It's sad when anyone dies of cancer, but we cant' let the human side of the Peter Jennings story obscure his real "achievements."
While the rest of the world is blindly singing Jennings' praises, here's a reality check: Peter Jennings did more for the cause of Islamic terrorism than any media figure today. And that's nothing to celebrate, honor, or even memorialize.
It is no coincidence that al-Jazeera's chief Washington correspondent praised ABC -- and Jennings, in particular -- for their "objectivity." Before there was al-Jazeera, there was Peter Jennings.
From the beginning of Jennings' career until his death, his biased coverage went beyond the pale, bending over backward in "understanding" the terrorists who hate us -- from seeing "their side" when he covered the seige and then murder of innocent Israeli athletes at the 1972 Munich Olympics to honoring an al-Qaeda operative with a prized "commentator" spot during Jennings coverage of the 9/11 attacks.
Throughout Jennings' coverage of the attacks, he frequently featured a man named Tariq Hamdi (whose commentary urged understanding for the radical Muslim world), identifying Hamdi only as "journalist" on the chyron.
But, in fact, Jennings' friend Hamdi was no journalist at all. As I've written, Hamdi was an accused Bin Laden associate and employed by Sami al-Arian, the head of Palestinian Islamic Jihad in the United States.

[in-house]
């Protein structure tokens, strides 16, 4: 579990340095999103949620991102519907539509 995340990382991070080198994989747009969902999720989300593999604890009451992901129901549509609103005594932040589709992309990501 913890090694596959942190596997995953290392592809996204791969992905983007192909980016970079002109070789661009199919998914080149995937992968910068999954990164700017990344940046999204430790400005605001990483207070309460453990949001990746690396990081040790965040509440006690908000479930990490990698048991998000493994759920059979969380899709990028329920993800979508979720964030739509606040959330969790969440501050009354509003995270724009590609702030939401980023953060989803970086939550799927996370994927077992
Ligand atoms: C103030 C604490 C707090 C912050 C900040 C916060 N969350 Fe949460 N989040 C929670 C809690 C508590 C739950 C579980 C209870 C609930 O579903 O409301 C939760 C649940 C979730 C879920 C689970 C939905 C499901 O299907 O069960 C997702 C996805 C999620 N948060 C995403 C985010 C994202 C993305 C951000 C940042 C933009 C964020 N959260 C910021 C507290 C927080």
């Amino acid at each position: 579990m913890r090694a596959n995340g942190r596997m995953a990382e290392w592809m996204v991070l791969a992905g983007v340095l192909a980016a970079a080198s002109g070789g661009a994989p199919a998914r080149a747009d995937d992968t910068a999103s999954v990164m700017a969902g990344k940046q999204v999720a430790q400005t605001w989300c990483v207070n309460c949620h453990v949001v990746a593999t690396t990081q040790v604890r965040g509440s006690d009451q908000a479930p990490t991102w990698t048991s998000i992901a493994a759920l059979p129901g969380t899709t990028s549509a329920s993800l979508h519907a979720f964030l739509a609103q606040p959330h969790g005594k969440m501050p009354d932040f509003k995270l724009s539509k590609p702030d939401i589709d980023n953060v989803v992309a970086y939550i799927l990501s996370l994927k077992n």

According to prosecutors and documents in the 1998 trial of the Osama bin Laden bombings of U.S. embassies in Africa (the 7th anniversary of which was yesterday), Hamdi provided Bin Laden a satellite battery instrumental in those bombings. He's also an unindicted co-conspirator with Islamic Jihad financial head Sami al-Arian, who employed him at his Islamic "charity" fronts at the University of South Florida. Hamdi was also an employee of a Saudi-funded charity raided by Customs agents for allegedly laundering billions to al-Qaeda through the Isle of Man.
Jennings mentioned absolutely nothing about Hamdi's disturbing activities, but did note that Hamdi was his friend and repeatedly featured Hamdi in post-9/11 ABC News broadcasts. This is the type of "journalist" and "commentator" Jennings frequently employed in his so-called newscast of which he was an all-controlling editor.
Now the Washington Post repeats what I've said about Hamdi, but adds more. Days ago, Hamdi was indicted for immigration and mortgage-loan fraud. While failing to mention Jennings, the Post also adds, "ABC did not respond to a request for more information about its relationship with Hamdi." The recently unsealed indictment also mentions that Hamdi was the U.S. representative for the Committee for the Defense of Legitimate Rights in Saudi Arabia, "a London-based organization that has embraced many of bin Laden's views," according to the Post.
That's a "journalist" in what was "The World According to Peter Jennings."
(Hamdi has now fled the U.S. Don't count on him coming back to face justice. Question for ICE press flack, Dean Boyd: Why was Tariq Hamdi allowed to leave the U.S.?)
I always say, pillow talk is the most effective form of political speech. And it apparently had its effect on Jennings early on. When developing and heading up ABC's Beirut headquarters, Jennings "dated" Palestinian Hanan Ashrawi. And it colored his insidious, anti-American, anti-Israel coverage ever since.